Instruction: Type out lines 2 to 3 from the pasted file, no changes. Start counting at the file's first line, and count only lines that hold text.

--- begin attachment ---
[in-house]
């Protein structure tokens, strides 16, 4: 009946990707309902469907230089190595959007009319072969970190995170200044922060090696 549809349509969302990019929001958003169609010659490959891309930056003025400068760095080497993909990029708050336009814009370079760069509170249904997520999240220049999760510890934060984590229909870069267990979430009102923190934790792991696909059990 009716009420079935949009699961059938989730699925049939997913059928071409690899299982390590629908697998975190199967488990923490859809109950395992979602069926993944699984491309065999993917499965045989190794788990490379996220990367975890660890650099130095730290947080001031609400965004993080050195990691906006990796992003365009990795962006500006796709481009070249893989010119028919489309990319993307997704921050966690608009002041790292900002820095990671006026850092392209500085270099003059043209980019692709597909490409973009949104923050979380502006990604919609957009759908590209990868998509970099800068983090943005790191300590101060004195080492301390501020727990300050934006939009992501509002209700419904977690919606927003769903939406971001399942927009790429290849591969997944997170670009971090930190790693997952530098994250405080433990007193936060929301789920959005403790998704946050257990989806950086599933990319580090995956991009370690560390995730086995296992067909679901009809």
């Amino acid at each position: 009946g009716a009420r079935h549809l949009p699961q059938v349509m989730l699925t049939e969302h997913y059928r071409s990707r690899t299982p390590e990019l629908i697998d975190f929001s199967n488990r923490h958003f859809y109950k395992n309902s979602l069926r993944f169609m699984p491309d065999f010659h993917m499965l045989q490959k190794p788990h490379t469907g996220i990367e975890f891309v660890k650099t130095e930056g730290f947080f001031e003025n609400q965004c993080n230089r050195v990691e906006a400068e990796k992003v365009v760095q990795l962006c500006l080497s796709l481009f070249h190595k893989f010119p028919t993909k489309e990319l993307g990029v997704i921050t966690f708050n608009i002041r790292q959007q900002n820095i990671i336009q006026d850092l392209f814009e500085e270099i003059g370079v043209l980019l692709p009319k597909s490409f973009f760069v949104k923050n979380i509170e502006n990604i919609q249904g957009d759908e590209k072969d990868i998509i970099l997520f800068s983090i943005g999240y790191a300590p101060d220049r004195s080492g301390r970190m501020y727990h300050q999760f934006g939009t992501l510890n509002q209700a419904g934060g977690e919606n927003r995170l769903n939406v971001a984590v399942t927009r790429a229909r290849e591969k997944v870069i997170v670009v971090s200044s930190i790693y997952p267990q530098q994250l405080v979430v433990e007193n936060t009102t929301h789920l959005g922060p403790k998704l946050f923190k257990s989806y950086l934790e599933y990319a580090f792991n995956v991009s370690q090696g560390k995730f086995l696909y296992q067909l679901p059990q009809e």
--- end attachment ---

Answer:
């Protein structure tokens, strides 16, 4: 009946990707309902469907230089190595959007009319072969970190995170200044922060090696 549809349509969302990019929001958003169609010659490959891309930056003025400068760095080497993909990029708050336009814009370079760069509170249904997520999240220049999760510890934060984590229909870069267990979430009102923190934790792991696909059990 009716009420079935949009699961059938989730699925049939997913059928071409690899299982390590629908697998975190199967488990923490859809109950395992979602069926993944699984491309065999993917499965045989190794788990490379996220990367975890660890650099130095730290947080001031609400965004993080050195990691906006990796992003365009990795962006500006796709481009070249893989010119028919489309990319993307997704921050966690608009002041790292900002820095990671006026850092392209500085270099003059043209980019692709597909490409973009949104923050979380502006990604919609957009759908590209990868998509970099800068983090943005790191300590101060004195080492301390501020727990300050934006939009992501509002209700419904977690919606927003769903939406971001399942927009790429290849591969997944997170670009971090930190790693997952530098994250405080433990007193936060929301789920959005403790998704946050257990989806950086599933990319580090995956991009370690560390995730086995296992067909679901009809």
């Amino acid at each position: 009946g009716a009420r079935h549809l949009p699961q059938v349509m989730l699925t049939e969302h997913y059928r071409s990707r690899t299982p390590e990019l629908i697998d975190f929001s199967n488990r923490h958003f859809y109950k395992n309902s979602l069926r993944f169609m699984p491309d065999f010659h993917m499965l045989q490959k190794p788990h490379t469907g996220i990367e975890f891309v660890k650099t130095e930056g730290f947080f001031e003025n609400q965004c993080n230089r050195v990691e906006a400068e990796k992003v365009v760095q990795l962006c500006l080497s796709l481009f070249h190595k893989f010119p028919t993909k489309e990319l993307g990029v997704i921050t966690f708050n608009i002041r790292q959007q900002n820095i990671i336009q006026d850092l392209f814009e500085e270099i003059g370079v043209l980019l692709p009319k597909s490409f973009f760069v949104k923050n979380i509170e502006n990604i919609q249904g957009d759908e590209k072969d990868i998509i970099l997520f800068s983090i943005g999240y790191a300590p101060d220049r004195s080492g301390r970190m501020y727990h300050q999760f934006g939009t992501l510890n509002q209700a419904g934060g977690e919606n927003r995170l769903n939406v971001a984590v399942t927009r790429a229909r290849e591969k997944v870069i997170v670009v971090s200044s930190i790693y997952p267990q530098q994250l405080v979430v433990e007193n936060t009102t929301h789920l959005g922060p403790k998704l946050f923190k257990s989806y950086l934790e599933y990319a580090f792991n995956v991009s370690q090696g560390k995730f086995l696909y296992q067909l679901p059990q009809e």